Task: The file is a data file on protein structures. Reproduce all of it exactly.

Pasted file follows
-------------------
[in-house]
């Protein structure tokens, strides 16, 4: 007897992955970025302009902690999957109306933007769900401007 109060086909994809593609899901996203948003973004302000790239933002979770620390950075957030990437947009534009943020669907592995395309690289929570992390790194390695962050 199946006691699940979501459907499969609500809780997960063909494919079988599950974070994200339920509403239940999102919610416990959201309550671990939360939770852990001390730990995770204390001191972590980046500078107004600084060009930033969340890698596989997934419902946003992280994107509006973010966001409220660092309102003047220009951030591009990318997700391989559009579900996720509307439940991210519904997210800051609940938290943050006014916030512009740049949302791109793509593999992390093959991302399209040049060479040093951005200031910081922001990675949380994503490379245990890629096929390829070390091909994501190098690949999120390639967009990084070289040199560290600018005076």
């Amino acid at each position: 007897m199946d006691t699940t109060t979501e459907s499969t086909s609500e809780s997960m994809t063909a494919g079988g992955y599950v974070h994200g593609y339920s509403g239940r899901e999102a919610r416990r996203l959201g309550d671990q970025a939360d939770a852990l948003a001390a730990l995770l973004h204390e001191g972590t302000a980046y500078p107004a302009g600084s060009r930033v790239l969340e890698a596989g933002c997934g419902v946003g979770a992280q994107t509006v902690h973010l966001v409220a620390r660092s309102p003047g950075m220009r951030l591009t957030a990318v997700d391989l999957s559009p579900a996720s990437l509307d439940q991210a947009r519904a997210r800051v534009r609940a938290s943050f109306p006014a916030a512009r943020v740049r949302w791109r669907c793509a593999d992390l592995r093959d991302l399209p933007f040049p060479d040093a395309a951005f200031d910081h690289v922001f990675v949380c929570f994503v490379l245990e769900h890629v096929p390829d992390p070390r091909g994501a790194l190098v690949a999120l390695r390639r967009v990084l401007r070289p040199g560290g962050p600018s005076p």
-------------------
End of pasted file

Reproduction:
[in-house]
């Protein structure tokens, strides 16, 4: 007897992955970025302009902690999957109306933007769900401007 109060086909994809593609899901996203948003973004302000790239933002979770620390950075957030990437947009534009943020669907592995395309690289929570992390790194390695962050 199946006691699940979501459907499969609500809780997960063909494919079988599950974070994200339920509403239940999102919610416990959201309550671990939360939770852990001390730990995770204390001191972590980046500078107004600084060009930033969340890698596989997934419902946003992280994107509006973010966001409220660092309102003047220009951030591009990318997700391989559009579900996720509307439940991210519904997210800051609940938290943050006014916030512009740049949302791109793509593999992390093959991302399209040049060479040093951005200031910081922001990675949380994503490379245990890629096929390829070390091909994501190098690949999120390639967009990084070289040199560290600018005076």
């Amino acid at each position: 007897m199946d006691t699940t109060t979501e459907s499969t086909s609500e809780s997960m994809t063909a494919g079988g992955y599950v974070h994200g593609y339920s509403g239940r899901e999102a919610r416990r996203l959201g309550d671990q970025a939360d939770a852990l948003a001390a730990l995770l973004h204390e001191g972590t302000a980046y500078p107004a302009g600084s060009r930033v790239l969340e890698a596989g933002c997934g419902v946003g979770a992280q994107t509006v902690h973010l966001v409220a620390r660092s309102p003047g950075m220009r951030l591009t957030a990318v997700d391989l999957s559009p579900a996720s990437l509307d439940q991210a947009r519904a997210r800051v534009r609940a938290s943050f109306p006014a916030a512009r943020v740049r949302w791109r669907c793509a593999d992390l592995r093959d991302l399209p933007f040049p060479d040093a395309a951005f200031d910081h690289v922001f990675v949380c929570f994503v490379l245990e769900h890629v096929p390829d992390p070390r091909g994501a790194l190098v690949a999120l390695r390639r967009v990084l401007r070289p040199g560290g962050p600018s005076p």